He sees Wright as a different No. 1 overall pick that we’ve seen in either Jack Hughes of the New Jersey Devils or Alexis Lafrenière of the New York Rangers, in the sense that both were creative puck carriers while Wright’s best play might be away from the puck.

“It’s not that Wright lacks skills — he has plenty,” St. Louis said. “He projects as an above-average NHL skater and stick handler, but he prefers to make pacey give-and-goes and tic-tac-toe plays than to take defenders on one-on-one. When Wright gets the puck, he moves it quickly and repositions instantly to get it back in more space. And then he does it again, and again, until he creates a great scoring chance.”

His goal-scoring ability — “with a unique, short-draw release that continues to surprise goalies,” St. Louis said — is his greatest offensive attribute. His passing should continue to improve over time, while his defensive game has many of the qualities that go along with being a shutdown NHL center.

But if there are questions about his game, it would be the lack of that inherent “flashiness” that we expect from a first overall pick.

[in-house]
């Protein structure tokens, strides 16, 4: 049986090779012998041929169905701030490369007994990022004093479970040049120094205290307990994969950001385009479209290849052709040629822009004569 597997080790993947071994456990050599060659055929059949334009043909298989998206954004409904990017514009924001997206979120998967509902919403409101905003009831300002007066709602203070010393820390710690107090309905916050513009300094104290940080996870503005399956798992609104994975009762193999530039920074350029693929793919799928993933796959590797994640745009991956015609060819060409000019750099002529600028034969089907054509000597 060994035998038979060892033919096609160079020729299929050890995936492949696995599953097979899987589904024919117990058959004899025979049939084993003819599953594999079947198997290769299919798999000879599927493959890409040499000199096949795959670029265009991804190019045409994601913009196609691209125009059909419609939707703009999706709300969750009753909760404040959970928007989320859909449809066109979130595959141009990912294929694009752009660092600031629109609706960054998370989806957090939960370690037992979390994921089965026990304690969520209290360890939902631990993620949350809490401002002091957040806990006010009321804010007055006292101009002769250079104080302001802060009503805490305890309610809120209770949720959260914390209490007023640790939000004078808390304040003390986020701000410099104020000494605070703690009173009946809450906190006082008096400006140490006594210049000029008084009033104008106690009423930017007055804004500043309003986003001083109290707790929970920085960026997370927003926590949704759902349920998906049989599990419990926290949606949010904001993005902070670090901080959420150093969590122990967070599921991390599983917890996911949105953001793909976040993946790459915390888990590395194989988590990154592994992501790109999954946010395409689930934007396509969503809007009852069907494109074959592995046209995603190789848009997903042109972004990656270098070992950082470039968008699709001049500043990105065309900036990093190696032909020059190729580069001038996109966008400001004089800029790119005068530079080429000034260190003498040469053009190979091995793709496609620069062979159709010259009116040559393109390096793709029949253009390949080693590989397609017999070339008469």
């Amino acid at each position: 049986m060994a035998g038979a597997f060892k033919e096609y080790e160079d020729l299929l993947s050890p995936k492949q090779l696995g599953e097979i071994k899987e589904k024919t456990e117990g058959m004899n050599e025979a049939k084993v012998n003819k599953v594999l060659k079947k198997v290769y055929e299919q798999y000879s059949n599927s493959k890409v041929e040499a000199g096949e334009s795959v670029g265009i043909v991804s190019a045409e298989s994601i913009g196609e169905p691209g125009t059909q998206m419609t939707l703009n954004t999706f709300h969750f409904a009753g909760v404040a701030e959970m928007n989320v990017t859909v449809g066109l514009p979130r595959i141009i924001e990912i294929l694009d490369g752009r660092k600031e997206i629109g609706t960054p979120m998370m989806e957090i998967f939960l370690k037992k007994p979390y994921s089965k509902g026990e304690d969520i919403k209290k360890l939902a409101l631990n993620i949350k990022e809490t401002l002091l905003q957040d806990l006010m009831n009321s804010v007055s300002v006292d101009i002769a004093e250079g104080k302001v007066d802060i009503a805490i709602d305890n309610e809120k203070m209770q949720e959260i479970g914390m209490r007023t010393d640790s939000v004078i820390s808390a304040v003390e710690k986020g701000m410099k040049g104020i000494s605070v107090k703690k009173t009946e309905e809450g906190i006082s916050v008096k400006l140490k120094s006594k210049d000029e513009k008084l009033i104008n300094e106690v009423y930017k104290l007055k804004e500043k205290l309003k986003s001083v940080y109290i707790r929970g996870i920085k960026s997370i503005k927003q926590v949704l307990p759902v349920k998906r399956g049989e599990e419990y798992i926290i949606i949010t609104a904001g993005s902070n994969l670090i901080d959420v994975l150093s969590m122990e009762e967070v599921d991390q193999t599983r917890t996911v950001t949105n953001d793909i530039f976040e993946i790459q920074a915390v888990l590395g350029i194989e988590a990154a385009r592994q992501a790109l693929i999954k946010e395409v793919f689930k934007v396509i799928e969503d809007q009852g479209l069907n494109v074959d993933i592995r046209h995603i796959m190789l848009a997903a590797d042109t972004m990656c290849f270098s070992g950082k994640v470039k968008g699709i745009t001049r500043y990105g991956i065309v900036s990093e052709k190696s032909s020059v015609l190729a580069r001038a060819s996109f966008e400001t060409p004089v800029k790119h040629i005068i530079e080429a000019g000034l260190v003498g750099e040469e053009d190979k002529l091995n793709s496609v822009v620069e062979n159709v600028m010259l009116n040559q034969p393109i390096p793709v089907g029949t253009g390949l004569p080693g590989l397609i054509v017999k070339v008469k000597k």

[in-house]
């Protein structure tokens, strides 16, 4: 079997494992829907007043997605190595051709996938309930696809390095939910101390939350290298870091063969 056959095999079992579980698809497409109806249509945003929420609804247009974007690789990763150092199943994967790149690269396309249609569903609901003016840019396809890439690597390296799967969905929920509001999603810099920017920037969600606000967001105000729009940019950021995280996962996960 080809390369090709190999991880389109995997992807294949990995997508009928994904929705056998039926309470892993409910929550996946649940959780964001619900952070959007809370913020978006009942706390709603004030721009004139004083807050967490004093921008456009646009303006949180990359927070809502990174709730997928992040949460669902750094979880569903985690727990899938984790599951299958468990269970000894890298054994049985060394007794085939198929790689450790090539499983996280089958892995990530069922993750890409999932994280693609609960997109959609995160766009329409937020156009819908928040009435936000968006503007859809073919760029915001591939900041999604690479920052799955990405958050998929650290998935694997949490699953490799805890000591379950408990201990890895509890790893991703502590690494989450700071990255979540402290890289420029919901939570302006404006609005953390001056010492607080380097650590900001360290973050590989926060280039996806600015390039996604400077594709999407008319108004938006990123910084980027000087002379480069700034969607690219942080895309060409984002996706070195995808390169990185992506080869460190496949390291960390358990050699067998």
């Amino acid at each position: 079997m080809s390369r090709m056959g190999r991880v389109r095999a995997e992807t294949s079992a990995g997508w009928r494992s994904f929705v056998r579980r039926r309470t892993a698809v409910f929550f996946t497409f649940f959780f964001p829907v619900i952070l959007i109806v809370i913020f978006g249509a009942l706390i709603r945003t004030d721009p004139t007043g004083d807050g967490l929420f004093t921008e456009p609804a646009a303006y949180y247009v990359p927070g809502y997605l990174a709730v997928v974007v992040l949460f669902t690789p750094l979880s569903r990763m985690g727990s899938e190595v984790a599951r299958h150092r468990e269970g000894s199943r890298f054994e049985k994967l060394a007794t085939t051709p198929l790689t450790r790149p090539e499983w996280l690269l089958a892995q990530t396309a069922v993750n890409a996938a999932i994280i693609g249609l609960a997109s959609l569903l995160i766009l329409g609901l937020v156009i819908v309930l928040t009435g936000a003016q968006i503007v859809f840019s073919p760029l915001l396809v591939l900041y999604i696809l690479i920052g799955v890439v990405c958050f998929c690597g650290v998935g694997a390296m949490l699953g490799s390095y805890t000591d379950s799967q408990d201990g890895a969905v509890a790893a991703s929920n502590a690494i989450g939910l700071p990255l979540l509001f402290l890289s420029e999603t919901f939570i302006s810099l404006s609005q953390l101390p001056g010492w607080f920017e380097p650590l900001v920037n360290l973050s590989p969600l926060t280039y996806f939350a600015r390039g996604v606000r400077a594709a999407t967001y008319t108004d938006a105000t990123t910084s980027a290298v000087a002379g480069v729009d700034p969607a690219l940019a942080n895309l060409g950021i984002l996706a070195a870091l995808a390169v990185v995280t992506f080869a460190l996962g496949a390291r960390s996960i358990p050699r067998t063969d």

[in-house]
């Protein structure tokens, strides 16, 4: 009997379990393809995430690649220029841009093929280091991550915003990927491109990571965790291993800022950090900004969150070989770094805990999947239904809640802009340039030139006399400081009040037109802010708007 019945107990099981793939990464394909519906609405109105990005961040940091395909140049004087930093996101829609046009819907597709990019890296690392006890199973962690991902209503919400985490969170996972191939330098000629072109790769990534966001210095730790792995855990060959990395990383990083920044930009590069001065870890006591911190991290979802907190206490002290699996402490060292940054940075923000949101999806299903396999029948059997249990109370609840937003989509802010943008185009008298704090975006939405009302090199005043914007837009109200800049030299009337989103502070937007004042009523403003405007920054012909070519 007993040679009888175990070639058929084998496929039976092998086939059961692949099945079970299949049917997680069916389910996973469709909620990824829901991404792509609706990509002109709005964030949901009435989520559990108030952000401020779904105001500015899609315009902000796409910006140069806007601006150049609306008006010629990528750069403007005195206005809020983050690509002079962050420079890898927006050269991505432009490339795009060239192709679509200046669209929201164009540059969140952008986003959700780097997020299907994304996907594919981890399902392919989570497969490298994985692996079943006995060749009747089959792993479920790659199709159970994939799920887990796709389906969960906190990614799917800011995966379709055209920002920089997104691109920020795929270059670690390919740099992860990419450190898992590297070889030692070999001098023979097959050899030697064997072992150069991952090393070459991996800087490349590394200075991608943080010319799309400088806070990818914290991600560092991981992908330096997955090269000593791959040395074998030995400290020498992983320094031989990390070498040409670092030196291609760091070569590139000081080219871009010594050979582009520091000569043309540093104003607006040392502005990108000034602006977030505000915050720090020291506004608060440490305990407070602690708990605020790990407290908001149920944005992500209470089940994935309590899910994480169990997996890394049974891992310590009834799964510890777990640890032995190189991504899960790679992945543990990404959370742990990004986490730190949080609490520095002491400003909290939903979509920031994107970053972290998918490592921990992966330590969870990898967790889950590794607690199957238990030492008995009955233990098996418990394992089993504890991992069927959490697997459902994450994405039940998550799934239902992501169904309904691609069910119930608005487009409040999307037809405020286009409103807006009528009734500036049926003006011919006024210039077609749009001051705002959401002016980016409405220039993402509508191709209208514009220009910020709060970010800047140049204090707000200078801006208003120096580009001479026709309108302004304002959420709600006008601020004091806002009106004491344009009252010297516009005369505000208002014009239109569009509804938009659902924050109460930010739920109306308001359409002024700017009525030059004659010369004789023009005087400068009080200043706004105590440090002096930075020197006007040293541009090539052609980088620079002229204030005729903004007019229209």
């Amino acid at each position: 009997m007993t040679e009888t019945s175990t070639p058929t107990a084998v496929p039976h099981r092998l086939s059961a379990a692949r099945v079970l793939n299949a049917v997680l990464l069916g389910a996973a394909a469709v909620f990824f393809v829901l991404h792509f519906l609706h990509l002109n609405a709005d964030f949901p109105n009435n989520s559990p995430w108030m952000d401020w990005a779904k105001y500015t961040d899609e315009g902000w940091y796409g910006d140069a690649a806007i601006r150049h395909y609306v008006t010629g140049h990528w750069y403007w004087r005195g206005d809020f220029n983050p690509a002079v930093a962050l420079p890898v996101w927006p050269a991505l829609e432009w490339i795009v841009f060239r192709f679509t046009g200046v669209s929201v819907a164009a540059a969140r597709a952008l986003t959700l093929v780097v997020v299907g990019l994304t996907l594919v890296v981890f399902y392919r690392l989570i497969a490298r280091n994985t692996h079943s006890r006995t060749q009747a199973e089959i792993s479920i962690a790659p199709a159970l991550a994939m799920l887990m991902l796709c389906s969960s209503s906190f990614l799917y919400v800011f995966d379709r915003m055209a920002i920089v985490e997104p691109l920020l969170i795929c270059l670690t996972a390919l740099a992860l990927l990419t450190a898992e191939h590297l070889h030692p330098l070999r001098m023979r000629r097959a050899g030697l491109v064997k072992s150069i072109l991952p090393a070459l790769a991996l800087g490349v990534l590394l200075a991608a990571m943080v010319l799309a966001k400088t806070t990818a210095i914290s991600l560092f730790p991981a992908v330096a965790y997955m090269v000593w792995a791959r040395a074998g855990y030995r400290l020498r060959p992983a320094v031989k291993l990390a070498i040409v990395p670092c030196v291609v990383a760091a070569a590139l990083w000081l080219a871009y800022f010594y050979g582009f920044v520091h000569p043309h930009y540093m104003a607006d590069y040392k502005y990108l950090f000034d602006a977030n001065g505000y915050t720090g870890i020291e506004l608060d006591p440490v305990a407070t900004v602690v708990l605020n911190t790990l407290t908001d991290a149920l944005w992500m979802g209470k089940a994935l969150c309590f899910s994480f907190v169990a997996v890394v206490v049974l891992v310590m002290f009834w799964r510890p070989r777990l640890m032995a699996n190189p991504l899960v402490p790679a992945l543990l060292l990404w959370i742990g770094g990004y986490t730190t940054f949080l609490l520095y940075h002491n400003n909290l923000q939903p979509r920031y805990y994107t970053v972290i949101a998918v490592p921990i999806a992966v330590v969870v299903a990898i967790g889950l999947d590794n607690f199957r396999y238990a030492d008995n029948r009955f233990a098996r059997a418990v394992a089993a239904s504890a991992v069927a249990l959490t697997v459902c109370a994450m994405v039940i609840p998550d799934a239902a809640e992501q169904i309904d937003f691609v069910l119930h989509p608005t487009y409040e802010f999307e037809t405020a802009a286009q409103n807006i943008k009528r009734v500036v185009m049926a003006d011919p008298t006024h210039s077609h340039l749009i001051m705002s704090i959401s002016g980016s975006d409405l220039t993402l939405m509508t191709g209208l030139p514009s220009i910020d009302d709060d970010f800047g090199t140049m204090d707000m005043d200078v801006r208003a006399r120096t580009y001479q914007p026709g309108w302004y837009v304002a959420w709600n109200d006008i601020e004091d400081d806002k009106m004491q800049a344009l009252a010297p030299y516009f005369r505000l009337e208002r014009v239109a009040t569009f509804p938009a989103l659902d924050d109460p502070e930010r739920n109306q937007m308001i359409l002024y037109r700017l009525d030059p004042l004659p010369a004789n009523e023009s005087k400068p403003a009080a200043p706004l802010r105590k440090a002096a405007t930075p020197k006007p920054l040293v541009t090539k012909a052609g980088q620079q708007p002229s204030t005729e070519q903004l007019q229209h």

“Even if we respect his style of play, his desire to connect with teammates and hunt space, we would still like to see more flash out of him, more ‘special’ plays. We would like him to be more assertive, to overwhelm the defense with his multiple skills, even if it’s just occasionally. It would show us that he is capable of it,” St. Louis said. “That, if he has to, he can pull off a great dangle to get out of trouble and create a scoring chance for a teammate or himself.”

Among recent draft class first overall picks, St. Louis said he and Elite Prospects would have Wright ranked sixth as far as hype and effectiveness of play heading into their drafts, ahead of only Nico Hischier of the Devils (2017) but behind both Lafrenière and Hughes. But while both of those players haven’t found sustained success at the next level St. Louis is bullish on Wright as an NHL-ready prospect.

“His play will scale up to the NHL more directly. It doesn’t mean that he is a better prospect, just that he could adapt faster,” he said.